This week, one of Koorca’s co-founders, Russ Broad, found himself in Cairns at a time the community were grieving the one-year anniversary of Toyah Cordingly’s shocking murder.
( Toyah Cordingly: https://www.9news.com.au/national/one-year-anniversary-toyah-cordingley-death-passes-with-no-arrests-queensland-news/7b5dba12-791f-4539-a777-ec1b958dc5fe )
Russ stated, “It’s amazing how many bumper stickers and signs of support are around up here. The community are still hurting, let alone what her parents must be going through, and will continue to go through.
“I wish Toyah had known about Koorca. Koorca could have prevented her death, or at worst, quickly solved the crime and brought closure to her parents.”
“Interestingly the most senior police officer in Cairns was fully supportive of Koorca 2 years ago but for reasons unknown to us, the QPS dropped it with no explanation. If it were up to him, Koorca would be in full use around Cairns and it’s quite likely we would not know who Toyah is; she would still be living a rich life, and the people of Cairns wouldn’t be in mourning.”
Koorca (‘a-crook’ in reverse) was first designed when Broad, and co-founder (Russ’s brother-in-law) Ben Callcott learnt about the murder of Irish-born Jill Meagher in Melbourne in 2012. “We believed that with modern technology, we should be able to prevent terrible crimes like this from occurring.” With a background in law enforcement, Broad was at an advantage in understanding the psychology of the criminal mind, realising that “with the threat of being identified, most people with criminal intent, will turn around.”
(Link to Jill Meagher: https://en.wikipedia.org/wiki/Murder_of_Jill_Meagher)
Koorca has been designed with this in mind, acting as a personal CCTV camera that people can use to make an emergency call, enabling collaborating first response authorities to “see what the victim, or concerned citizen, is seeing.” Additionally, any footage taken is simultaneously uploaded to a secure vault, “so that no matter what happens to your phone, the recording is accessible if required.”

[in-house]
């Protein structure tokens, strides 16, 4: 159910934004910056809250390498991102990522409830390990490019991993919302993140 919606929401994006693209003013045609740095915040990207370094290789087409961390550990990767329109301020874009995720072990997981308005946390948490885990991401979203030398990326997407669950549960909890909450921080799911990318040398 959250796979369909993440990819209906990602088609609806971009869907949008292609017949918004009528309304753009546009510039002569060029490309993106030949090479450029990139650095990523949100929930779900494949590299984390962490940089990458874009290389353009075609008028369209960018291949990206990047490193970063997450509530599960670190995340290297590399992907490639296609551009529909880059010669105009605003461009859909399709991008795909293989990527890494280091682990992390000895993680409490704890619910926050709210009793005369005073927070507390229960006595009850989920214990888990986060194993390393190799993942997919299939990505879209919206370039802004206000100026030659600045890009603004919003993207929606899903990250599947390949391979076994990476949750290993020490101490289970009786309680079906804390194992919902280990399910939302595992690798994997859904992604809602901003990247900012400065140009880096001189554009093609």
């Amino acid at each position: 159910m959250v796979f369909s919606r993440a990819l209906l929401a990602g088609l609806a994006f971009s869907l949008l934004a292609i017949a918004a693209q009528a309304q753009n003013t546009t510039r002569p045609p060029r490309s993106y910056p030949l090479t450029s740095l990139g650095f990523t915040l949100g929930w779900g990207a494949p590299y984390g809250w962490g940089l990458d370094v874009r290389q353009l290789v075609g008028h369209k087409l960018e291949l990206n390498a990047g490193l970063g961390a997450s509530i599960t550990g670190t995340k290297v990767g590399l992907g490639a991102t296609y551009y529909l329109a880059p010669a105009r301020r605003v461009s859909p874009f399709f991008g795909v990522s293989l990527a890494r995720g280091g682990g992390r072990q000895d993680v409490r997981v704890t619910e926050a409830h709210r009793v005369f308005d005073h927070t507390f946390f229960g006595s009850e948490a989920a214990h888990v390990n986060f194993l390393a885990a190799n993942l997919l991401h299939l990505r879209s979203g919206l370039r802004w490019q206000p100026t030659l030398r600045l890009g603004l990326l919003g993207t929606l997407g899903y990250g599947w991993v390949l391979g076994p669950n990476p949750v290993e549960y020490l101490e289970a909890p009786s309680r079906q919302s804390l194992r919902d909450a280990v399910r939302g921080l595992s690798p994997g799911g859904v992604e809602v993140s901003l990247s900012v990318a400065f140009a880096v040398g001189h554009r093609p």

Broad is adamant that the more people who are aware of and use Koorca, the safer communities will become. “People should be able to safely go for a walk, that’s part of why we live where we do. Koorca is about giving people back their rights to move around in their communities safely. The more people who use Koorca, the safer we’ll all be.”
Russ and Ben are so committed to helping people regain their right to live safely in their own communities, that, for as long as they are able to, they will provide Koorca as a free-to-download app.
“We are both husbands and fathers ourselves, and sincerely want to contribute to preventing any more pointless attacks from happening. We’re not sure how long we can sustain providing the app for free however, as it costs us money every time someone downloads the app.”
“But we are on a mission. We want to get to a point where Koorca sends shivers down the spine of a crook; where they know, if they’ve been ‘Koorca’d’, they can’t touch you, they turn around, without committing a crime in the first place.”